Nine Girls’ Own Heart-Throbs – Plus One!

Literary crushes: We all have them. At least, I hope so, otherwise it’s just me and I’m going to look pretty stupid in a minute. However, I’ve heard the respective merits of Jem Russell and Jack Maynard discussed with passion, although no conclusive agreement has ever been reached (for the record, I prefer Jack of the two, but neither of them makes it onto my personal list). Sorry I don’t have pictures for everyone, but I did my best. I feel sure that many will disagree with my choices here – please feel free to comment below and fight the corner for your own particular favourite!


9. Neil Sheppard (Elinor Brent-Dyer, Chalet School series)

Neil’s entry here means that, most unfairly given her record in creating desirable men, Elinor Brent-Dyer has two characters on the list. But I had to put him in because he makes Grizel happy, which after fifty books and a hell of a hard life, I think she deserves.


8. Grant Rossiter (Jean Estoril, Drina series)

Grant is very lovely. He’s sensible and sweet, and waits patiently for Drina to decide she really does want to marry him. But he doesn’t get a higher spot on here, because…well, he’s just not very interesting. None of those dark-blue sparkling eyes and sensitive musician’s fingers. Sorry, Grant.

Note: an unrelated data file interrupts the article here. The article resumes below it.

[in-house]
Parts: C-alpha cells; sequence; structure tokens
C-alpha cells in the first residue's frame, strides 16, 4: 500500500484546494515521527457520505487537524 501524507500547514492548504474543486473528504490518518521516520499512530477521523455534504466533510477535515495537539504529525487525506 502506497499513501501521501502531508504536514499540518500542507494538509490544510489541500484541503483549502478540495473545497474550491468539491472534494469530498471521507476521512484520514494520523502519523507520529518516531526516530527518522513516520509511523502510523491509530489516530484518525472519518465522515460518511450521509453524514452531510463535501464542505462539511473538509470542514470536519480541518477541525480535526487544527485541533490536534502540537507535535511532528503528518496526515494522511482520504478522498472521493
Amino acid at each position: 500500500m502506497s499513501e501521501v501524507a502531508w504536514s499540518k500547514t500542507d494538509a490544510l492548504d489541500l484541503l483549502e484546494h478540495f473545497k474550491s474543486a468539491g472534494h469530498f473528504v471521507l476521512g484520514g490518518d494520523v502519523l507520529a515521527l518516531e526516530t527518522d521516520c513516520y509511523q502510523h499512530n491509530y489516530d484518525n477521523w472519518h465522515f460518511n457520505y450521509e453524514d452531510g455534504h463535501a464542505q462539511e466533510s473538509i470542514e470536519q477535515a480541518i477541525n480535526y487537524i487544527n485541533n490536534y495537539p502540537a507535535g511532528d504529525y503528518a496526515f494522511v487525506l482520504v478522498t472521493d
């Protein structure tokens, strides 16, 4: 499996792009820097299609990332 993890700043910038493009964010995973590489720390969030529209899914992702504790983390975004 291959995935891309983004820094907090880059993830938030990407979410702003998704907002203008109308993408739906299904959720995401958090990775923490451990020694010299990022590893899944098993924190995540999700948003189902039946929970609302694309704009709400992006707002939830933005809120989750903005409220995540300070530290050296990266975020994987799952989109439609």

7. Dickon Sowerby (Frances Hodgson Burnett, The Secret Garden)

He tames animals and takes birds and foxes around with him. He brings gardens to life and makes people happy and alive again. Need I say more?


6. Fatty (Enid Blyton, Five Find-Outers series)

Frederick Algernon Trotteville – I love him for many reasons. He can disguise himself perfectly as anyone from a waxwork of Napoleon to an elderly gipsy woman. He’s quite intelligent, a tiny bit up himself and can spout doggerel poetry as though pouring water from a jug. Also, when the other Find-Outers are mean to Bets and laugh at her, Fatty is always kind and encouraging, which is something that always appeals to me.


5. Tom Dudgeon (Arthur Ransome, Swallows and Amazons series)

Because, frankly, he’s awesome. He sails in a no-nonsense, I’ve-done-this-all-my-life-and-this-is-the-way-life-is way and boats are pretty much the centre of his life. Yet he sacrifices his boats-are-all-important principles to save a coot’s nest across which a large and obnoxious motor cruiser has moored. Also, despite being the oldest in the Coot Club, the doctor’s son and very much the one in charge, he isn’t bossy or annoying, and he facilitates Dorothea in her detecting admirably and is entirely unthreatened by her magnificence. I am convinced that they ended up together.